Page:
- Murphy. - Murphy.

- Oh you got kind of a, woops. (laughing)

- Humorous, funny.

Well about your ideas--

- Hey, no way, Jack, you gotta pay this boy.

- What?

- I want $1,000 for any idea of mine you use.

- $1,000

(laughing) candy from babies.

Very well, $1,000 for any idea of yours we use.

- Shake on it.

Whoa, put that back in the bowel.

- Back in the bowel, (laughing) that's good.

- Okay, okay here it is.

All right, now I want you to just look out,

look straight out in front of ya okay?

- Yeah, okay I'm looking.

- Straight out in front.


- Would ya, holding ha!

You're a funny man.

- Okay, okay, here it is, here it is.

Now you need to imagine 40 billion dollars.

- Okay.

- Got it?

(heavenly music)

- Got it.

(alarm ringing)

- It's four o'clock.

It's time for the boys from New York scene.


- Anyway, I think you're gonna be very pleased

at this daring approach, it's a brand new concept.

- I don't know if the time is right for a new concept.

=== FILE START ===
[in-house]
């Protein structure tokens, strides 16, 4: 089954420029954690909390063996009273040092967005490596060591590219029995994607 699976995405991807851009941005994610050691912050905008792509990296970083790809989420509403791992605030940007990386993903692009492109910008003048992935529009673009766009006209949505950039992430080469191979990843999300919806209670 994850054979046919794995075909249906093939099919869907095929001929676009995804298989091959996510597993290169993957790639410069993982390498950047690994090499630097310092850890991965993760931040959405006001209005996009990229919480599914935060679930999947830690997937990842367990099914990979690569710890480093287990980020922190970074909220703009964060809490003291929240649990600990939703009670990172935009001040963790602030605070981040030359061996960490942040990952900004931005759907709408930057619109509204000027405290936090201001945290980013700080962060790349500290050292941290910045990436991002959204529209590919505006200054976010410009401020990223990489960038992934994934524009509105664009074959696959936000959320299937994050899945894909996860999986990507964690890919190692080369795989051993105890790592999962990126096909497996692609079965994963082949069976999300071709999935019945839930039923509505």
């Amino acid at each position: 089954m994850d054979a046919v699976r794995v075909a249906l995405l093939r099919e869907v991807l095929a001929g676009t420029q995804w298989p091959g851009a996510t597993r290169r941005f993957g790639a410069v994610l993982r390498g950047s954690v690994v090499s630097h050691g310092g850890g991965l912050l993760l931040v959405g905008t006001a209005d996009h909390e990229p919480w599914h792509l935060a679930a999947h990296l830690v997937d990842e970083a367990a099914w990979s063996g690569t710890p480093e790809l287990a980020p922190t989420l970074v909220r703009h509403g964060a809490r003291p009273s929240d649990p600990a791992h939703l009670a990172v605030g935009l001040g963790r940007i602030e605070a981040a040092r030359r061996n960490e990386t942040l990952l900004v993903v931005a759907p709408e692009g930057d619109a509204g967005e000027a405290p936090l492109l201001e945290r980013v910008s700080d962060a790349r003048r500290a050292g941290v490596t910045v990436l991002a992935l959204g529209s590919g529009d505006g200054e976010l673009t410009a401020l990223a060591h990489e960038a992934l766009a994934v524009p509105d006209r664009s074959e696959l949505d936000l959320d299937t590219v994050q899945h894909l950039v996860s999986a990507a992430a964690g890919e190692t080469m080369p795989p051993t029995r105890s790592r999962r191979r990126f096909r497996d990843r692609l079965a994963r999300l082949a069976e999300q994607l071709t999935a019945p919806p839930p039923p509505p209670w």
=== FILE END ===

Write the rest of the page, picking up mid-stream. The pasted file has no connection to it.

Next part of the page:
- It's an old concept, it's just new for television.

- Sounds innovating.

- Let's have it.

- Yes well, first I'd like you to meet the conceptualist

of the project, Mr. Murphy Wegg, and our demographic

dramaturgic script analyst, Carla Tokenaga Dortmonger.

She's from Yale.

- Oh, yeah, Yale's very nice.

- Kids, come on in.

Come in to meet these people.


Come on in, this is Morris Franklin from New York,

Murphy Wegg. - How do you do, Mr. Wegg?

- This is Carla Tokenaga Dortmonger.

That's Wiler Weiner from New York.

- Lookin hot.

- There,

Okay, Murphy.

Go ahead and present your idea.

- Uh, no, no, no.

- No go ahead, Murphy, present--

- No, no, no.